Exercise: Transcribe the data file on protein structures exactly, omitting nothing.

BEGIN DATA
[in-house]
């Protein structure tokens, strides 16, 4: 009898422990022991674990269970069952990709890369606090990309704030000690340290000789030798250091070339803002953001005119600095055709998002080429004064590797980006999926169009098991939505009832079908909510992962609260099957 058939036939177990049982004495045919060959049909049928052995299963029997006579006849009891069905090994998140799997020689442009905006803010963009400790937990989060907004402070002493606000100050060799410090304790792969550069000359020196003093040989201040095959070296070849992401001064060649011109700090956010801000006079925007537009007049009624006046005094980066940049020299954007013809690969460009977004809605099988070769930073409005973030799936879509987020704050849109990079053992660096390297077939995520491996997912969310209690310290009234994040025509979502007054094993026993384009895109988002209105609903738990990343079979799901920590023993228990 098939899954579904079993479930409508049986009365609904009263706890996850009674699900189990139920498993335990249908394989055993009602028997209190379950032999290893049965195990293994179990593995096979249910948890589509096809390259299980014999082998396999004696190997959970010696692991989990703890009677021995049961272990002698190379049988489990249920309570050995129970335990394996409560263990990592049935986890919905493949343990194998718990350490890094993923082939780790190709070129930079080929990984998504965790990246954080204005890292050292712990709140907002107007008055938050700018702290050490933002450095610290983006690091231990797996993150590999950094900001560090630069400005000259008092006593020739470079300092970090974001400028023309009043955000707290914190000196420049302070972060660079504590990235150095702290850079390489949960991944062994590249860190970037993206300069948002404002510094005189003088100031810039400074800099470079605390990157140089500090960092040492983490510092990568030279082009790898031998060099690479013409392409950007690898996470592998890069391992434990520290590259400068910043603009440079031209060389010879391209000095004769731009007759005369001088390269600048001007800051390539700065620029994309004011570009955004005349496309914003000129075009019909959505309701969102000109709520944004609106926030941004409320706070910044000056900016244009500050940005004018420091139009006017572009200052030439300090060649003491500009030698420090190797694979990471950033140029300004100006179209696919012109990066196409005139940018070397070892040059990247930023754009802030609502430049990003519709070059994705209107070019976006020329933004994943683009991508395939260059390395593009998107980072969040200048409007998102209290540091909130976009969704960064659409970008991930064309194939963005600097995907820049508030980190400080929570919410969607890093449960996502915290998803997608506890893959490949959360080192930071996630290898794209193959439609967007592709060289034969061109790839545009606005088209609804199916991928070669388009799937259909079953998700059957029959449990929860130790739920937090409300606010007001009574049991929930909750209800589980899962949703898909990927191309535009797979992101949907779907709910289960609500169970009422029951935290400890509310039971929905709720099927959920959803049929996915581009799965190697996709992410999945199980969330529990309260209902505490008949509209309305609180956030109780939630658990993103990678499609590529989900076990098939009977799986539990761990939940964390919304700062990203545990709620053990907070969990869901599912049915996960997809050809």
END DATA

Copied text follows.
[in-house]
């Protein structure tokens, strides 16, 4: 009898422990022991674990269970069952990709890369606090990309704030000690340290000789030798250091070339803002953001005119600095055709998002080429004064590797980006999926169009098991939505009832079908909510992962609260099957 058939036939177990049982004495045919060959049909049928052995299963029997006579006849009891069905090994998140799997020689442009905006803010963009400790937990989060907004402070002493606000100050060799410090304790792969550069000359020196003093040989201040095959070296070849992401001064060649011109700090956010801000006079925007537009007049009624006046005094980066940049020299954007013809690969460009977004809605099988070769930073409005973030799936879509987020704050849109990079053992660096390297077939995520491996997912969310209690310290009234994040025509979502007054094993026993384009895109988002209105609903738990990343079979799901920590023993228990 098939899954579904079993479930409508049986009365609904009263706890996850009674699900189990139920498993335990249908394989055993009602028997209190379950032999290893049965195990293994179990593995096979249910948890589509096809390259299980014999082998396999004696190997959970010696692991989990703890009677021995049961272990002698190379049988489990249920309570050995129970335990394996409560263990990592049935986890919905493949343990194998718990350490890094993923082939780790190709070129930079080929990984998504965790990246954080204005890292050292712990709140907002107007008055938050700018702290050490933002450095610290983006690091231990797996993150590999950094900001560090630069400005000259008092006593020739470079300092970090974001400028023309009043955000707290914190000196420049302070972060660079504590990235150095702290850079390489949960991944062994590249860190970037993206300069948002404002510094005189003088100031810039400074800099470079605390990157140089500090960092040492983490510092990568030279082009790898031998060099690479013409392409950007690898996470592998890069391992434990520290590259400068910043603009440079031209060389010879391209000095004769731009007759005369001088390269600048001007800051390539700065620029994309004011570009955004005349496309914003000129075009019909959505309701969102000109709520944004609106926030941004409320706070910044000056900016244009500050940005004018420091139009006017572009200052030439300090060649003491500009030698420090190797694979990471950033140029300004100006179209696919012109990066196409005139940018070397070892040059990247930023754009802030609502430049990003519709070059994705209107070019976006020329933004994943683009991508395939260059390395593009998107980072969040200048409007998102209290540091909130976009969704960064659409970008991930064309194939963005600097995907820049508030980190400080929570919410969607890093449960996502915290998803997608506890893959490949959360080192930071996630290898794209193959439609967007592709060289034969061109790839545009606005088209609804199916991928070669388009799937259909079953998700059957029959449990929860130790739920937090409300606010007001009574049991929930909750209800589980899962949703898909990927191309535009797979992101949907779907709910289960609500169970009422029951935290400890509310039971929905709720099927959920959803049929996915581009799965190697996709992410999945199980969330529990309260209902505490008949509209309305609180956030109780939630658990993103990678499609590529989900076990098939009977799986539990761990939940964390919304700062990203545990709620053990907070969990869901599912049915996960997809050809």